He continued, "Your sleep rhythms are nonexistent. You don't really go to sleep fully because you're worried about missing that phone call. Because if you missed the phone call, you might get taken out of service and that affects your money and your life."
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It was the evening of Feb. 3 when the 38 cars from the Norfolk Southern freight train derailed in the small northeastern Ohio town. Twenty of them contained hazardous materials, including vinyl chloride and other combustible elements.
Despite state and local officials' assurance of safe air and water levels, people living in East Palestine have expressed concerns about the health hazards posed by the burning of hazardous chemicals on site. Many people reported experiencing symptoms such as nausea and dizziness after the plume of thick black smoke rose into the sky.
Many within the industry have spoken out since the derailment, saying it was the result of Precision Scheduled Railroading (PSR), a freight rail concept that many companies, including Norfolk Southern, put into place years ago.
Under PSR, freight trains run on a regular schedule, like passenger trains, instead of just running when there are enough loaded cars. Previously, intermodal freight and general merchandise trains were operated as separate entities. The effect often leads to reduced operations and costs due to its efficiency.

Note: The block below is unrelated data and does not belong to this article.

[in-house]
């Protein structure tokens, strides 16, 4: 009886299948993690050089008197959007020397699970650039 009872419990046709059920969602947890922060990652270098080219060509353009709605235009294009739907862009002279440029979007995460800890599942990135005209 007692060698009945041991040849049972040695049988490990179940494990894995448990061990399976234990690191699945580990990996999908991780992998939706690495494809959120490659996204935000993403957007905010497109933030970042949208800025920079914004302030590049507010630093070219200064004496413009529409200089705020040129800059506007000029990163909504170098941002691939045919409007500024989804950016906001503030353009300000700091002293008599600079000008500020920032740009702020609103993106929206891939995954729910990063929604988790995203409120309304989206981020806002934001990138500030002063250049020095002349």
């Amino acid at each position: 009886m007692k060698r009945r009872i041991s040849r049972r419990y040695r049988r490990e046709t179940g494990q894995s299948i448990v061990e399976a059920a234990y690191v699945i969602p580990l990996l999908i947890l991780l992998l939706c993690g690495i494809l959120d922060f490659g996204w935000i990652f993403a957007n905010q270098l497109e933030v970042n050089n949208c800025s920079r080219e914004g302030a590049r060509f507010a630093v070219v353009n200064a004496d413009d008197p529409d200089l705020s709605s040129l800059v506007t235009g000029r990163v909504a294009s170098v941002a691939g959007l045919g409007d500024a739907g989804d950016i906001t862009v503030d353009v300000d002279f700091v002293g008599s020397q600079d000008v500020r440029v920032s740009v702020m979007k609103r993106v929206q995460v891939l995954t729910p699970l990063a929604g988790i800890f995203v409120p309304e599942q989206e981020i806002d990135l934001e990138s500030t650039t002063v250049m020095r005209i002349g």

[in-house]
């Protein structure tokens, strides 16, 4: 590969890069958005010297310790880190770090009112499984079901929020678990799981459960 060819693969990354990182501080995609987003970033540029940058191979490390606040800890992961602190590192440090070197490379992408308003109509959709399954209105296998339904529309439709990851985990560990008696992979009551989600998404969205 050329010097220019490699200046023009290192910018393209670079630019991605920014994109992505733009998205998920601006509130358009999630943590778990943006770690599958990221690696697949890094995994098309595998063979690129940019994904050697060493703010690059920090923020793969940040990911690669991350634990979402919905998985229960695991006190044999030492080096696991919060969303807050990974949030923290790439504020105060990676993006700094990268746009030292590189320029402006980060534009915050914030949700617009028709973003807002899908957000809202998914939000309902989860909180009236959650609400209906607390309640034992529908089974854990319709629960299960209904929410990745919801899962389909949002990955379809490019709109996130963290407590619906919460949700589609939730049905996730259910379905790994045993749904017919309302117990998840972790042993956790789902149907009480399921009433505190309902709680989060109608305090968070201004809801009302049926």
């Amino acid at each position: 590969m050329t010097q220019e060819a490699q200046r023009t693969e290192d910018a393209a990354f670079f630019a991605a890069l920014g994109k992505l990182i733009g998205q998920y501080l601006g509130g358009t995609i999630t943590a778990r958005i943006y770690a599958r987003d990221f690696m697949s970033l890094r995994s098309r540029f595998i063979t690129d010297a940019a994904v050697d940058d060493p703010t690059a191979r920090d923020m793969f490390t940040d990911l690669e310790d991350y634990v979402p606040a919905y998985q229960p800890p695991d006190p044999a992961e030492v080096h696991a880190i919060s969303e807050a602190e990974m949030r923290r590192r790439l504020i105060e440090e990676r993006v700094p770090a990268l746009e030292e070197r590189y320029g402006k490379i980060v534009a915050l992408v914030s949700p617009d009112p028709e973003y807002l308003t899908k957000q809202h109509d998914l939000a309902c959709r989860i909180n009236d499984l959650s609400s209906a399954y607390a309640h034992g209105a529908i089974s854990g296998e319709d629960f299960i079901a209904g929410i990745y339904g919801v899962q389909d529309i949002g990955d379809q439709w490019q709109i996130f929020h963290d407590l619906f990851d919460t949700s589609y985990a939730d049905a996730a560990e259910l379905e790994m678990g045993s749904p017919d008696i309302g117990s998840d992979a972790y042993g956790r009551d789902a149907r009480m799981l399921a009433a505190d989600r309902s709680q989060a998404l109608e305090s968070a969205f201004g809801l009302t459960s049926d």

Since PSR allows for fewer workers to handle higher traffic volumes, over 20,000 railroad workers were laid off across the industry in 2019. It’s been estimated by the Surface Transportation Board that the industry’s workforce was reduced by a third in 2022 compared to 2018.
PSR has faced criticism on several fronts. Shippers have expressed dissatisfaction with poorer service and delays, while railroad workers have voiced safety concerns. They claimed PSR has led to reduced inspections and staffing, making them worried.
"PSR is not about fail-safes or making sure that there are no accidents. PSR is about getting the very last cent that you can out of this resource, and that's the whole point of it. The whole point is to enrich the owners of the stock," Marilee Taylor with Rail Workers United, an advocacy group fighting on behalf of rail industry workers, told Fox News. "Part of PSR is their attendance policies. You have people who are absolutely exhausted, exhausted to the point where they are more dangerous than a drunk driver in terms of reaction time."
Taylor continued, "It’s very, it's a dangerous occupation. We need to be on our game not only for our own safety and our coworker’s safety, but that of the communities we live in, and we traverse our trains through."